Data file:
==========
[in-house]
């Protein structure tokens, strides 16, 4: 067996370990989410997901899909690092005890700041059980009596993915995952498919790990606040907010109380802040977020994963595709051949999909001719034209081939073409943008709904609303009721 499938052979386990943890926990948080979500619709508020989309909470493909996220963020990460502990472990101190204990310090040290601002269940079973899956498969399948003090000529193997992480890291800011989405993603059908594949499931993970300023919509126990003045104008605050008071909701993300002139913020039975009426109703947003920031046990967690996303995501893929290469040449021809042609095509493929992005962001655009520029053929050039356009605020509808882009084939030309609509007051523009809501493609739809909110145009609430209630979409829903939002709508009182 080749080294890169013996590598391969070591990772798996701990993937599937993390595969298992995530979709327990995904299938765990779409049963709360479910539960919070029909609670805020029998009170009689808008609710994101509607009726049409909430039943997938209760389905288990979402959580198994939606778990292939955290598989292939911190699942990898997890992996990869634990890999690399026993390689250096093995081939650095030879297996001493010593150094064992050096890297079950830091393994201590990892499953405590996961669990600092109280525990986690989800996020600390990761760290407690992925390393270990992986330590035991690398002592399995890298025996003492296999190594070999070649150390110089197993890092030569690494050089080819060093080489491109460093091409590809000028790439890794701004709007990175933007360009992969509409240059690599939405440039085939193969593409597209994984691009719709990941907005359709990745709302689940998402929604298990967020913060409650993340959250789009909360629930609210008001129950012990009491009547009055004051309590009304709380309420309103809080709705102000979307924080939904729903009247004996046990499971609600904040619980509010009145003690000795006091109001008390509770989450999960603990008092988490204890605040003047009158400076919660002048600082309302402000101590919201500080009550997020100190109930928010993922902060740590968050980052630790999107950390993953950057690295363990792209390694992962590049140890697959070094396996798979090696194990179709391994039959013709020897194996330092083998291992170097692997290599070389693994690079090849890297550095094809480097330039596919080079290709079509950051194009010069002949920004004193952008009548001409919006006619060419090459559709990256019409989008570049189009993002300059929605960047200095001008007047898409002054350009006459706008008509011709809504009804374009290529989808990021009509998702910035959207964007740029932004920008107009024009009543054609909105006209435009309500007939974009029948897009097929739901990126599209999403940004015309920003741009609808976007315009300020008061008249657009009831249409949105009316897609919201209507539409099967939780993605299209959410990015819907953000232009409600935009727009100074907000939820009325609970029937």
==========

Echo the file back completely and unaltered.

[in-house]
């Protein structure tokens, strides 16, 4: 067996370990989410997901899909690092005890700041059980009596993915995952498919790990606040907010109380802040977020994963595709051949999909001719034209081939073409943008709904609303009721 499938052979386990943890926990948080979500619709508020989309909470493909996220963020990460502990472990101190204990310090040290601002269940079973899956498969399948003090000529193997992480890291800011989405993603059908594949499931993970300023919509126990003045104008605050008071909701993300002139913020039975009426109703947003920031046990967690996303995501893929290469040449021809042609095509493929992005962001655009520029053929050039356009605020509808882009084939030309609509007051523009809501493609739809909110145009609430209630979409829903939002709508009182 080749080294890169013996590598391969070591990772798996701990993937599937993390595969298992995530979709327990995904299938765990779409049963709360479910539960919070029909609670805020029998009170009689808008609710994101509607009726049409909430039943997938209760389905288990979402959580198994939606778990292939955290598989292939911190699942990898997890992996990869634990890999690399026993390689250096093995081939650095030879297996001493010593150094064992050096890297079950830091393994201590990892499953405590996961669990600092109280525990986690989800996020600390990761760290407690992925390393270990992986330590035991690398002592399995890298025996003492296999190594070999070649150390110089197993890092030569690494050089080819060093080489491109460093091409590809000028790439890794701004709007990175933007360009992969509409240059690599939405440039085939193969593409597209994984691009719709990941907005359709990745709302689940998402929604298990967020913060409650993340959250789009909360629930609210008001129950012990009491009547009055004051309590009304709380309420309103809080709705102000979307924080939904729903009247004996046990499971609600904040619980509010009145003690000795006091109001008390509770989450999960603990008092988490204890605040003047009158400076919660002048600082309302402000101590919201500080009550997020100190109930928010993922902060740590968050980052630790999107950390993953950057690295363990792209390694992962590049140890697959070094396996798979090696194990179709391994039959013709020897194996330092083998291992170097692997290599070389693994690079090849890297550095094809480097330039596919080079290709079509950051194009010069002949920004004193952008009548001409919006006619060419090459559709990256019409989008570049189009993002300059929605960047200095001008007047898409002054350009006459706008008509011709809504009804374009290529989808990021009509998702910035959207964007740029932004920008107009024009009543054609909105006209435009309500007939974009029948897009097929739901990126599209999403940004015309920003741009609808976007315009300020008061008249657009009831249409949105009316897609919201209507539409099967939780993605299209959410990015819907953000232009409600935009727009100074907000939820009325609970029937």